Book Review: Monsoon Mansion, by Cinelle Barnes

Monsoon Mansion: A MemoirMonsoon Mansion: A Memoir by Cinelle Barnes

My rating: 5 of 5 stars

Wow. Breathtaking, and sometimes heartbreaking, but never hopeless. So many other reviews capture it perfectly. This is an exquisite example of showing, not telling, of seeing life through the eyes of a child–the reminder that they are much wiser than we give them credit for, and eventually, one day, you’ll remember that your own memories are what you build the future generation on.

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There is more about this book that I wanted to add separately, rather than my usual verbosity.

Mother-daughter relationships are universally revered, but delicately so. Sometimes, they are dysfunctional and challenging–but it’s considered taboo to mention this phenomenon that is more common than many choose to believe. Monsoon Mansion grasps the ambivalence and silent wisdom of a child struggling to maintain a relationship that she knows takes work, of a love that she wants to remain unconditional, where her mother believes it is gifted by virtue of biological connection.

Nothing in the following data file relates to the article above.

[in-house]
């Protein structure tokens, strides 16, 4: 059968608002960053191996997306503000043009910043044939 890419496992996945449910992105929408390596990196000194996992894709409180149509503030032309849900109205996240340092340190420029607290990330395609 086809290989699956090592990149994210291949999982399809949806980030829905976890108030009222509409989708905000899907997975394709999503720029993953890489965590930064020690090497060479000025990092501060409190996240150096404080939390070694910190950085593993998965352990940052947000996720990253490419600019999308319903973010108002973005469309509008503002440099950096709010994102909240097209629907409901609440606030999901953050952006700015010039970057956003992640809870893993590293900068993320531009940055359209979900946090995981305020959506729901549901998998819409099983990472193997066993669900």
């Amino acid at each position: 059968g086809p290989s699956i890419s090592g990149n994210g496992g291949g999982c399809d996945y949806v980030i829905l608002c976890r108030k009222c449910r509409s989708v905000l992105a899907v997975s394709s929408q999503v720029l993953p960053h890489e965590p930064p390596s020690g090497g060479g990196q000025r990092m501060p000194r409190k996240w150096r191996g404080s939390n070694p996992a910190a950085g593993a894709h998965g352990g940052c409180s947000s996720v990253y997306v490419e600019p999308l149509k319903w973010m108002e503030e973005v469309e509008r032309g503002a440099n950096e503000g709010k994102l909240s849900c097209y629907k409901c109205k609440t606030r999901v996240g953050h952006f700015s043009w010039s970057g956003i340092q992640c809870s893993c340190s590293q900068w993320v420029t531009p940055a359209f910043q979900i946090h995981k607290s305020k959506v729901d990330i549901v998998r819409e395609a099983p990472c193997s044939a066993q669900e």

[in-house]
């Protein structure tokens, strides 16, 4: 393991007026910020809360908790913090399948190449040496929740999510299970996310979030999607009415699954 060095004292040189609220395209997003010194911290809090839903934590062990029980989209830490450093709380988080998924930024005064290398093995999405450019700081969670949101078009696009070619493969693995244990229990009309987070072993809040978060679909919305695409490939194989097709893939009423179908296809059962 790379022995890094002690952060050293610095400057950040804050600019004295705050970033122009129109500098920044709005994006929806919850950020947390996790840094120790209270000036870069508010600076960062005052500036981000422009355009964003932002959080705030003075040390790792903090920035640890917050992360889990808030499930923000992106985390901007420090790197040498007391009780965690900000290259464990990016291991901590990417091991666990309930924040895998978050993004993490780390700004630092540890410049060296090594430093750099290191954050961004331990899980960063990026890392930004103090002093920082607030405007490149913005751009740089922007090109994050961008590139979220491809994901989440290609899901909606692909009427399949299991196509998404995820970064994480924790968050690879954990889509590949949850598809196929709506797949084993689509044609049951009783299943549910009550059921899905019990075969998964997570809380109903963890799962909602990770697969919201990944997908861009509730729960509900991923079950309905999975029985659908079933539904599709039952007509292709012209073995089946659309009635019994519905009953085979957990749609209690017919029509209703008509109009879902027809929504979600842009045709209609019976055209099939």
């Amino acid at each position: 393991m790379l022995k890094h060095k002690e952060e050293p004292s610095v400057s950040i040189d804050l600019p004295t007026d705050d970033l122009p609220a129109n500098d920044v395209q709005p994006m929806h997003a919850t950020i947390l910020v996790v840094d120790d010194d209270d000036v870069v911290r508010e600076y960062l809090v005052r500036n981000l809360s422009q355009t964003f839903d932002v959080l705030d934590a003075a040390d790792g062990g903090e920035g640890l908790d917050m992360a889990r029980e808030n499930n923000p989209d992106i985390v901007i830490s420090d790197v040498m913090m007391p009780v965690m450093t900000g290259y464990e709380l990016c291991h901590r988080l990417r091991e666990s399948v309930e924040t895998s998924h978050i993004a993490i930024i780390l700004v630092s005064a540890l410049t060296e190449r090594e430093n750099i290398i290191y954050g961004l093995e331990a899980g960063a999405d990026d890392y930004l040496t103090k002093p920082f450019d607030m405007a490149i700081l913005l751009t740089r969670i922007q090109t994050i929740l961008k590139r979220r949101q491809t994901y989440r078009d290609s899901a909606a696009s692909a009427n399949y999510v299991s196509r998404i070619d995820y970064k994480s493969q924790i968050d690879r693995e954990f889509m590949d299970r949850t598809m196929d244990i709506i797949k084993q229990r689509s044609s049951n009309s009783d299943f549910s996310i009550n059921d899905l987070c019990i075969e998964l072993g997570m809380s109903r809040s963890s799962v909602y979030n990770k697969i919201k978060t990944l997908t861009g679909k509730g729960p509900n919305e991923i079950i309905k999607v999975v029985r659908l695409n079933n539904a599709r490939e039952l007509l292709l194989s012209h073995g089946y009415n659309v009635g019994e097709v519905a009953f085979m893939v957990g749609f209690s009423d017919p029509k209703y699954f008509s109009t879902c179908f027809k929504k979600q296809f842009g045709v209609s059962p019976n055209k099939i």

I took over 40 notes and highlights on my Kindle while I read this book, and I know I left a lot out so that I will be inspired to read it again.

For Americans, anyone with fond childhood memories of the 90s may remember it as a time of nostalgia and carefree summer days. In so many ways, even across the world, the same memories were being made in this blended family. The muggy summer, adventures in places that seem so much smaller as an adult, and learning firsthand what addiction is before you understand the word are all things that I recalled myself as we follow the adventures surrounding the Mansion Royale.

The difference is that it is set against the backdrop of a fresh post-war climate when children are weaponized.

This is a beautiful read that will haunt me for awhile. In a good way–if that makes sense. Some of my notes are because of empathy, and others are beautiful examples of what the written word can do. Barnes is a magician with syntax, and I highly recommend this book to anyone who either wants to read, or understand their own relationship with today’s economy or their family.

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